However hard we tried each day, most students would say that some things can never be learned online. Key lessons are found by being in the moment and experiencing new things on our own. This was what was missing during the past two years of online medical school. While the components of a complete patient history and physical examination were familiar to us, it is only by experiencing it firsthand that we realize that we cannot always follow the sequence and that we should know how to adapt to different patient scenarios. For example, we can understand the method of properly examining the nose of the patient using a nasal speculum through reading books, but we will only realize that keeping the thumb at the fulcrum while supporting the nose with our index finger and holding the rest of the speculum steady would take more practice than we expected. We were also taught palpation and auscultation through watching videos and listening to abnormal lung and heart sounds, only to realize that abnormal findings are harder to discern for someone who has not heard it in person before. Indeed, there is still much to learn. Being back in the clinics after two years, however, is somehow our saving grace: opening avenues for us to discover more.
With the advent of limited face-to-face classes, students maximize each opportunity to learn as many skills and apply learnings that they have gained during online classes. In Photo: Block 5 (UPCM 2024) Students during the Blood Extraction Workshop offered by the Department of Medicine.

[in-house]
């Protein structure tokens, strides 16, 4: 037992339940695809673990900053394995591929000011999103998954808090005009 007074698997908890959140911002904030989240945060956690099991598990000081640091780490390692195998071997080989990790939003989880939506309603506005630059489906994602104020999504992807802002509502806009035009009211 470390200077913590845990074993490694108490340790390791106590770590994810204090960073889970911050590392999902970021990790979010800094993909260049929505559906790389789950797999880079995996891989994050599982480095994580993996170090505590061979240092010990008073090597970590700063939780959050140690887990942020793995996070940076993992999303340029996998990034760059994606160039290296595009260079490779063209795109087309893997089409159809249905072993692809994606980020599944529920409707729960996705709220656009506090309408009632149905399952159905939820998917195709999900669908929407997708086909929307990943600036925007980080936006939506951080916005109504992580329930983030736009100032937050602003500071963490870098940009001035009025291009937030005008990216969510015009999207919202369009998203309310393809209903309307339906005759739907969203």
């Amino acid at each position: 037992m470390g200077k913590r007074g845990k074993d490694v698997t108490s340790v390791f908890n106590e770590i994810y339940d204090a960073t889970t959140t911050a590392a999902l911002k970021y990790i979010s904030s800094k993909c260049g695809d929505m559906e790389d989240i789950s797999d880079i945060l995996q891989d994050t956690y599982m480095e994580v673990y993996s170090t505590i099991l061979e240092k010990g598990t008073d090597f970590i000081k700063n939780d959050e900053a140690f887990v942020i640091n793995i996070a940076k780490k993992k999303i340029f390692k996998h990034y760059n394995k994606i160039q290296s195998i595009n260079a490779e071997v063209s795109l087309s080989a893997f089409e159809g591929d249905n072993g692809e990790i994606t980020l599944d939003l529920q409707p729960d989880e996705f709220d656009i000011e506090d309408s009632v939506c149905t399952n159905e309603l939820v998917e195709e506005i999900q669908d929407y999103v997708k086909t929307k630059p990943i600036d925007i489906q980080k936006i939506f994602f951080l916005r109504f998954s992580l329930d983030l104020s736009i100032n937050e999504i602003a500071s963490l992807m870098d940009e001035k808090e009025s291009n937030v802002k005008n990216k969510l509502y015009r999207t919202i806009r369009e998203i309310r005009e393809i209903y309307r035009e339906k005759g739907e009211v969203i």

“Studying medicine is already an uphill battle from the start
Covid-19 did not make the road less tough
But it may have led us to find and understand
The balance we ought to find in this career path
And learn how in the hardest of times, we remain resilient.”
Studying medicine has never been never easy, but the struggles, pains, and hardships that come with it are alleviated by the study breaks with friends who share the same experiences and patient encounters that remind us of our purpose. When the pandemic began, there were no invitations of “tara kain” after an exam, no shoulder taps and hugs of comfort when feeling down, no clinical experiences to remind us of our why’s. Sources of comfort of med life suddenly disappeared in the past two years. On the other hand, the pandemic actually gave us time to slow down, be on our own, and take hold of our time. We were able to spend meaningful moments with our families and learn new things outside medicine. Our online medicine experience was unyielding at times, but it opened doors to some things that were unexpectedly beautiful.
Looking back at our first moments in UPCM from when we passed our requirements in the admission’s office, sat for hours to wait for our interview, waited for the list of accepted students, first met our classmates, first wore our white uniforms, took our first medical exam, to when we had to bid goodbye when classes were suspended because of the COVID-19 pandemic, a lot has happened since the day we decided to pursue medicine. Who would have thought that UPCM Class 2024 will be one of the batches to experience medical school during a pandemic? It was hard for everyone, but the growing passion to learn and become the medical doctors we envision ourselves to be never left us. Akin to our class cheer, every medical student will keep “forging legacies” no matter what happens—to keep learning, to be better doctors, and to serve the underserved.
Eager medical students return to the halls of Buenafe for their ORL skills building with Dr. Jeannette Matsuo and ORL residents. In Photo: Block 2 (UPCM 2024) students with Dr. Jeannette Matsuo and ORL residents.